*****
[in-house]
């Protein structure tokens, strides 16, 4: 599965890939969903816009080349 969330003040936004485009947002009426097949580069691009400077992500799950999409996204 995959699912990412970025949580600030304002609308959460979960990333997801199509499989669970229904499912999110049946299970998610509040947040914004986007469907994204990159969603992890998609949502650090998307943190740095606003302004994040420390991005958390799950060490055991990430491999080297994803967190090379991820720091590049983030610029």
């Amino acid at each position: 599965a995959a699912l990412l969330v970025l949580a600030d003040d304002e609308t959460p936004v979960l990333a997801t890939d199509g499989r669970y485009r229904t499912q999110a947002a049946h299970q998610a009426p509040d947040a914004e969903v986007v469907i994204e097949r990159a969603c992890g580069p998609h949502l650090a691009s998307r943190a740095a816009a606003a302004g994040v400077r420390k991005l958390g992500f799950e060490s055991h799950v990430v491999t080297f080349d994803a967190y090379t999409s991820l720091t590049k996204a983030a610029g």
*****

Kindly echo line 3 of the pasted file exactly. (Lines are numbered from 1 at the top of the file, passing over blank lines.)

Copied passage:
């Amino acid at each position: 599965a995959a699912l990412l969330v970025l949580a600030d003040d304002e609308t959460p936004v979960l990333a997801t890939d199509g499989r669970y485009r229904t499912q999110a947002a049946h299970q998610a009426p509040d947040a914004e969903v986007v469907i994204e097949r990159a969603c992890g580069p998609h949502l650090a691009s998307r943190a740095a816009a606003a302004g994040v400077r420390k991005l958390g992500f799950e060490s055991h799950v990430v491999t080297f080349d994803a967190y090379t999409s991820l720091t590049k996204a983030a610029g």